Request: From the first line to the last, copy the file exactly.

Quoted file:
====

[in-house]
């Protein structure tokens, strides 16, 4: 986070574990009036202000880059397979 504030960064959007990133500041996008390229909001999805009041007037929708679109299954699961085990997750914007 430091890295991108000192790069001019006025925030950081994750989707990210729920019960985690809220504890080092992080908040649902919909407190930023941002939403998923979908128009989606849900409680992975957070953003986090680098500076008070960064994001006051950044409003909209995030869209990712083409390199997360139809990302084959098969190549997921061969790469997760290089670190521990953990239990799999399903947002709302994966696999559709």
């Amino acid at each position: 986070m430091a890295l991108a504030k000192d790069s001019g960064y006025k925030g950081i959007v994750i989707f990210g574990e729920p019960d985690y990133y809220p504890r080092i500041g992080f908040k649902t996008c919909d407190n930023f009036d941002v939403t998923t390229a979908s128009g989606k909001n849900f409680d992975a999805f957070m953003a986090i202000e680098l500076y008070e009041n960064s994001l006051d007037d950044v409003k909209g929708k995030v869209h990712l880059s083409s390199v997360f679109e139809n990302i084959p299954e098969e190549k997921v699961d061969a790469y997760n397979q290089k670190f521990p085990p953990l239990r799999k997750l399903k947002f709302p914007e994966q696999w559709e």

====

[in-house]
């Protein structure tokens, strides 16, 4: 986070574990009036202000880059397979 504030960064959007990133500041996008390229909001999805009041007037929708679109299954699961085990997750914007 430091890295991108000192790069001019006025925030950081994750989707990210729920019960985690809220504890080092992080908040649902919909407190930023941002939403998923979908128009989606849900409680992975957070953003986090680098500076008070960064994001006051950044409003909209995030869209990712083409390199997360139809990302084959098969190549997921061969790469997760290089670190521990953990239990799999399903947002709302994966696999559709």
């Amino acid at each position: 986070m430091a890295l991108a504030k000192d790069s001019g960064y006025k925030g950081i959007v994750i989707f990210g574990e729920p019960d985690y990133y809220p504890r080092i500041g992080f908040k649902t996008c919909d407190n930023f009036d941002v939403t998923t390229a979908s128009g989606k909001n849900f409680d992975a999805f957070m953003a986090i202000e680098l500076y008070e009041n960064s994001l006051d007037d950044v409003k909209g929708k995030v869209h990712l880059s083409s390199v997360f679109e139809n990302i084959p299954e098969e190549k997921v699961d061969a790469y997760n397979q290089k670190f521990p085990p953990l239990r799999k997750l399903k947002f709302p914007e994966q696999w559709e």